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April 3, 2016 | Author: | Posted in art, movies

National Identity in Film

The Piano , by Campion , and Truman Show , by Weir both interact with concepts of national identity in separate ways . Both of these films are products of New Zealand culture , either through production or in cultural discourse . Both films have also been well received and heavily awarded

The Piano tells the story of Ada McGrath . She is a Scotswoman from New Zealand who is sold into marriage . The film is staged in 1851 . She doesn ‘t speak throughout the majority of the film , but expresses herself through her [banner_entry_middle]

piano playing this is until her husband leaves her piano on a beach . This is symbolic of his lack of love for her and an example of the emptiness in Ada ‘s life . The piano is then sold to their neighbor George Baines who convinces Ada to give him piano lessons and eventually sexual favors . As Ada gradually falls in love with Baines through their connection of the piano , she finds meaning for her life

The Truman Show is directed by Australian Peter Weir and written by New Zealander Andrew Niccol . The story follows Truman Burbank who is unaware that his entire life , since birth , has been an organized farce for a television series /project . He is luckily chosen , out of a group of five baby orphans , to be the star of the show . The Truman Show represents Truman ‘s life . Viewers are told that Truman ‘s birth was broadcast live on television , but his child rearing is not presented in the film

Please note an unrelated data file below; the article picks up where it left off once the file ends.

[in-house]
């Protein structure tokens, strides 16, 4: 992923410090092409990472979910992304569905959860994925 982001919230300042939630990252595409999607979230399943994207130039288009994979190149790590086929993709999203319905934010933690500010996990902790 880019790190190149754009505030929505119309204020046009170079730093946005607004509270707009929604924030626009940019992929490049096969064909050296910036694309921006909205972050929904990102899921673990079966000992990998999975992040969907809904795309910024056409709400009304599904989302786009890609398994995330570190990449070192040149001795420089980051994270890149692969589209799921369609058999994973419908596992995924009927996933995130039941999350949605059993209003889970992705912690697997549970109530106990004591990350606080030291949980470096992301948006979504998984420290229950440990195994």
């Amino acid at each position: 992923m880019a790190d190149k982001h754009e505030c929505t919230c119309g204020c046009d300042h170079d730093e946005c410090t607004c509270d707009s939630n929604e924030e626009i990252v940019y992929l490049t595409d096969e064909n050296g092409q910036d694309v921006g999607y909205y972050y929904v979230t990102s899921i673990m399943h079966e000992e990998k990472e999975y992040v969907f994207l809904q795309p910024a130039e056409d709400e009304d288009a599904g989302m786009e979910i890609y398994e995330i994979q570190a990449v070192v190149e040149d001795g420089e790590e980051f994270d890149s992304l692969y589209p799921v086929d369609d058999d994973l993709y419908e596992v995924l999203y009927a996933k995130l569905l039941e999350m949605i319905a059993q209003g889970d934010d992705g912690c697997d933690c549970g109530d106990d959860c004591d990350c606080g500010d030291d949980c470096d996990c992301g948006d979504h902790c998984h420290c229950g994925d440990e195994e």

The idea behind national identity is that one defines their self through the identity of their nation . In their article , National Identity and Self-Esteem , Jeff Spinner-Halev and Elizabeth Theiss-Morse analyze the nature of national identity . They adopt the theory that if the self-esteem of an individual is tied to their nation than it ‘s the perfect proponent to maintain safe and secure nations . They feel that there is an immediate connection between self respect and group identity so much so , it could lead to one sacrificing their own personal needs for the good of the group . They also acknowledge that there is a competitive nature within group self esteem this meaning that most groups want their group to do better than others . This is often seen in the patriotic nature of political propaganda , carried out by many countries to convince soldiers to go to war . This system of control is one known for cajoling groups to fallow a certain program or way of thinking by catering to individuals ‘ wants , needs , or taking advantage of their fears . This complex of national identity is a major aspect of a government ‘s societal control , as well as a significant ideal satirized in The Truman Show . It is most visibly personified in the character of the show ‘s producer Christof . He argues that human beings accept the world in which they are presented , and uses this to justify why Truman hasn ‘t figured out his predicament up to this point… [banner_entry_footer]

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